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Straight talk on the new national health care law and vision plans: A message to optometry from Dr. Mike Kriedler, optometrist, former member of Congress, and Washington Insurance Commissioner

February 9, 2012

Dear Fellow Optometrist:

As an optometrist, a former Member of Congress and, today, the longest-serving elected state insurance commissioner in the nation, I am especially pleased that the 2010 national health care overhaul law recognizes the full scope of optometric eye health care, including the medical services we deliver, and takes specific and much-needed steps to stop stand-alone insurers from isolating and trying to define our profession.

Under the new law, stand-alone vision plans, including VSP, may participate in health insurance exchanges in every state, but they must do so by contracting with qualified health plans which must offer coverage that is seamless for patients and doctors. That this means these companies will no longer be able to limit optometric care only to vision services is a major victory for optometry, though I understand these companies are irresponsibly and selfishly claiming otherwise.

In fact, I strongly favored the seamless approach to the delivery of eye health care throughout the national debate over health care in 2009 and 2010. I even wrote a letter, as Washington State’s elected Insurance Commissioner, urging Congress not relegate vision care to stand-alone service status, like dental services, within state exchanges. I commend the American Optometric Association (AOA) for taking the same position and advocating so effectively for optometry.

It is my understanding that there are still some in our profession who think we are better off as a stand-alone vision benefit. They are wrong. Why have we, as a profession, pushed for enhanced scope of practice? How do we integrate the role of primary eye care providers? You know the answers as well as I do. We either advance the profession or we do not. Stand-alone is a step backwards. It’s time has come and gone in the brave new world of health care reform.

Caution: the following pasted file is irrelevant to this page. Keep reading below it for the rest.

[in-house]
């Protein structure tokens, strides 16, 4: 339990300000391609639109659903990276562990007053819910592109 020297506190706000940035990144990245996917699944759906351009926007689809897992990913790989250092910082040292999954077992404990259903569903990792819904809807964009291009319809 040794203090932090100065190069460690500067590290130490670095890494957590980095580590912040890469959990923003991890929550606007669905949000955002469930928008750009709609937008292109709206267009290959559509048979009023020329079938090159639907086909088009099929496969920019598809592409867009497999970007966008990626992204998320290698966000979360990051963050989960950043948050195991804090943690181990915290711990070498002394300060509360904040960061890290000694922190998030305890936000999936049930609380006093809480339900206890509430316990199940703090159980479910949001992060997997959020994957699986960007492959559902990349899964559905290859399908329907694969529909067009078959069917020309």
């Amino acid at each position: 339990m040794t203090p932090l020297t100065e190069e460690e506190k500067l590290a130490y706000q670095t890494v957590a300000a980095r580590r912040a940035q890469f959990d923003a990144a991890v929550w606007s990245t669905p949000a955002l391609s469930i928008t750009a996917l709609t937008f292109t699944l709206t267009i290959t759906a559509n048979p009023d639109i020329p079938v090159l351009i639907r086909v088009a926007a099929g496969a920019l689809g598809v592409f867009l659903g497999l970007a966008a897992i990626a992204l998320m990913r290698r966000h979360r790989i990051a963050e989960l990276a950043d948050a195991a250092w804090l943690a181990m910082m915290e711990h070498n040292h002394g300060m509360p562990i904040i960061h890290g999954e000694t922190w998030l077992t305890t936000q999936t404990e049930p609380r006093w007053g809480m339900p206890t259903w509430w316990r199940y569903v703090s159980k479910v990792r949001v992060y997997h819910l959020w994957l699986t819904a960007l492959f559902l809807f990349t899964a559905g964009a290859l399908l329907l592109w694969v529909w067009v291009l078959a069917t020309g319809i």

Yes, there are real opportunities for O.D. professional advancement. Yes, there will be change and some of us will handle it better than others. It’s been like this before and, like then, we have to choose to go forward, and not opt for the status quo. As a profession, we either advance as part of professional eye care or we risk becoming the candlestick makers before Tom Edison’s light bulb invention.

As Washington State’s Insurance Commissioner, I am in the middle of health care reform’s implementation. I work closely with federal agencies and the nation’s state insurance regulators. Even as I write you, our state legislature is in the process of designating me as the person to choose the Essential Health Benefits for Washingtonians under health care reform. Yes, this is a heavy responsibility – which I do not take lightly- along with many other duties, as we lead up to full reform in 2014. This is why I write to you. I understand and can appreciate the role of primary care professionals like us. We are a critical part of this health care team. Stand-alone vision relegates us to a professional backwater and not part of the essential eye care team.

I urge you to support optometry’s professional advancement. Please oppose any suggested moves that will take opportunity away from us. Stand-alone vision is such a move.

Sincerely,

Mike Kriedler, O.D., M.P.H, F.A.A.O.
Insurance Commissioner

Click here to view Dr. Kreidler’s letter to Optometry on the new national health care law and stand-alone vision plans.

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